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Trans Am Ophthalmol Soc. 2012 Dec;110:130-65.

Ultrashort-pulse lasers treating the crystalline lens: will they cause vision-threatening cataract? (An American Ophthalmological Society thesis).

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Cole Eye Institute & Cleveland Clinic Lerner College of Medicine of Case Western Reserve University, Cleveland Clinic, Cleveland, Ohio, USA.



To demonstrate that ultrashort-pulse laser treatment in the crystalline lens does not form a focal, progressive, or vision-threatening cataract.


An Nd:vanadate picosecond laser (10 ps) with prototype delivery system was used. Primates: 11 rhesus monkey eyes were prospectively treated at the University of Wisconsin (energy 25-45 μJ/pulse and 2.0-11.3M pulses per lens). Analysis of lens clarity and fundus imaging was assessed postoperatively for up to 4½ years (5 eyes). Humans: 80 presbyopic patients were prospectively treated in one eye at the Asian Eye Institute in the Philippines (energy 10 μJ/pulse and 0.45-1.45M pulses per lens). Analysis of lens clarity, best-corrected visual acuity, and subjective symptoms was performed at 1 month, prior to elective lens extraction.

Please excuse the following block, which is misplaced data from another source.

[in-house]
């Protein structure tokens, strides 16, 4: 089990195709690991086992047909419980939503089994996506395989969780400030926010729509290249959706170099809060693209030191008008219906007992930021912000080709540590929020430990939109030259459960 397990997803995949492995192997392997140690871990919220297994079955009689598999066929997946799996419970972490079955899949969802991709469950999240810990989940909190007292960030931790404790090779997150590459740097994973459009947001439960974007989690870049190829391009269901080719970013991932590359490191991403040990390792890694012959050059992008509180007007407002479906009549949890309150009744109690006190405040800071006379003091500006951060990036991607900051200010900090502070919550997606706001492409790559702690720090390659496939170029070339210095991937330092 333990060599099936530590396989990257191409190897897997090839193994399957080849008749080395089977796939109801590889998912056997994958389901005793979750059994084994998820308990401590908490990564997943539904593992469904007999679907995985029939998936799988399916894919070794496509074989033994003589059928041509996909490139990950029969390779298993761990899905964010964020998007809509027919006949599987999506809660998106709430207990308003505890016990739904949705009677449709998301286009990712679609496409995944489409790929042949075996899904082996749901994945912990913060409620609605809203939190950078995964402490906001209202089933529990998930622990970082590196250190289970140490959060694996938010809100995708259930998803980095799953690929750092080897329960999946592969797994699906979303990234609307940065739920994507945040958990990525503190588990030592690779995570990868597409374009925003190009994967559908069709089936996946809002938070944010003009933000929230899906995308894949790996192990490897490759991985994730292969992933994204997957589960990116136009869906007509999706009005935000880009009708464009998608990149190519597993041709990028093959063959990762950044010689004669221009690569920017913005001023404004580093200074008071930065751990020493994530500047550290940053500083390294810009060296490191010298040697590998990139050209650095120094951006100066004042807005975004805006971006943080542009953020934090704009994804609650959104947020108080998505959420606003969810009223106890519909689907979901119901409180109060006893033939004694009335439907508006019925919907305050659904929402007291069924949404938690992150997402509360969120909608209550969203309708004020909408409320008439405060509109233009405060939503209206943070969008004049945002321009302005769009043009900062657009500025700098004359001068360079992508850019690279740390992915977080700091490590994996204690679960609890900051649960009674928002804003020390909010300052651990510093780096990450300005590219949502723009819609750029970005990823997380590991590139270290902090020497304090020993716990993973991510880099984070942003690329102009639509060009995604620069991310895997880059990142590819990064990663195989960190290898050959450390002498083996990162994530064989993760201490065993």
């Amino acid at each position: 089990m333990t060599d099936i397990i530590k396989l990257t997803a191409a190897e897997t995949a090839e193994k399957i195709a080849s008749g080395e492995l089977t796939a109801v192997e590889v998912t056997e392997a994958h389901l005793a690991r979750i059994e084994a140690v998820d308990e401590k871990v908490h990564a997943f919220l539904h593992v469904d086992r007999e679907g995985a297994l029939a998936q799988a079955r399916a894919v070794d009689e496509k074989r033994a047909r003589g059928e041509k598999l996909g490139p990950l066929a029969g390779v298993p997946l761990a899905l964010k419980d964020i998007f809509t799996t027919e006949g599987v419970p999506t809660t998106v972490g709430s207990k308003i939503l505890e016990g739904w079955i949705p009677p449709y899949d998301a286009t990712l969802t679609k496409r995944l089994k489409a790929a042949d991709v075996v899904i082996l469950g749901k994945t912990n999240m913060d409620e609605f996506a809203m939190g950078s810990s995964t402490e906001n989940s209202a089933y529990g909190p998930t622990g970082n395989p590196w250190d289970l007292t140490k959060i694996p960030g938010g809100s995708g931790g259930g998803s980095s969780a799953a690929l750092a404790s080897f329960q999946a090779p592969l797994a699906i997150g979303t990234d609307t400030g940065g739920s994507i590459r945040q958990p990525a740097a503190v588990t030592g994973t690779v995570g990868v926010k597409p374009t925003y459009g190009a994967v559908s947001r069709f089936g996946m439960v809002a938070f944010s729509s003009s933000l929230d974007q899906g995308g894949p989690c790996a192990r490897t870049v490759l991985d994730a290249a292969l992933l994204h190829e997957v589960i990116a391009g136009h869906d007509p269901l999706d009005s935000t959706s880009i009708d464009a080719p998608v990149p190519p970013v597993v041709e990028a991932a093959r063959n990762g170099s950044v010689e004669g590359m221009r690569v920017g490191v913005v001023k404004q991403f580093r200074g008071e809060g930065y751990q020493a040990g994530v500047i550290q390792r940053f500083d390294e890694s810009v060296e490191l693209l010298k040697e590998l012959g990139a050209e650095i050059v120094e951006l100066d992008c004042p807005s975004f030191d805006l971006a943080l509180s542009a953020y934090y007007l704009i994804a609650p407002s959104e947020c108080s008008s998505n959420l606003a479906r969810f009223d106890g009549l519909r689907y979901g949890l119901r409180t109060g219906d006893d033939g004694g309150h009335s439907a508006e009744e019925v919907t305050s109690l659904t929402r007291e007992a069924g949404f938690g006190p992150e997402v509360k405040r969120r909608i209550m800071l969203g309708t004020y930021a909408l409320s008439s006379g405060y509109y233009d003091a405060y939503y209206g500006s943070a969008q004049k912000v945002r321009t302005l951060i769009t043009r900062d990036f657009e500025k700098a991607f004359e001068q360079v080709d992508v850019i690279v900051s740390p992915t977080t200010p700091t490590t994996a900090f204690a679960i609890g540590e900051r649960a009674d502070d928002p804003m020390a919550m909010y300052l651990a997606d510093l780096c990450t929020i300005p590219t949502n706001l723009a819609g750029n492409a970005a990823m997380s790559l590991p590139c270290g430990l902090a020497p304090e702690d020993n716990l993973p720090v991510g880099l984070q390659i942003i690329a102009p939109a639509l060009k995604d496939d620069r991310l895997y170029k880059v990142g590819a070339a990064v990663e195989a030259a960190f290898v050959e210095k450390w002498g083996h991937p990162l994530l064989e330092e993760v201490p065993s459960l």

Bubbles were immediately seen, with resolution within the first 24 to 48 hours. Afterwards, the laser pattern could be seen with faint, noncoalescing, pinpoint micro-opacities in both primate and human eyes. In primates, long-term follow-up at 4½ years showed no focal or progressive cataract, except in 2 eyes with preexisting cataract. In humans, <25% of patients with central sparing (0.75 and 1.0 mm radius) lost 2 or more lines of best spectacle-corrected visual acuity at 1 month, and >70% reported acceptable or better distance vision and no or mild symptoms. Meanwhile, >70% without sparing (0 and 0.5 mm radius) lost 2 or more lines, and most reported poor or severe vision and symptoms.


Focal, progressive, and vision-threatening cataracts can be avoided by lowering the laser energy, avoiding prior cataract, and sparing the center of the lens.

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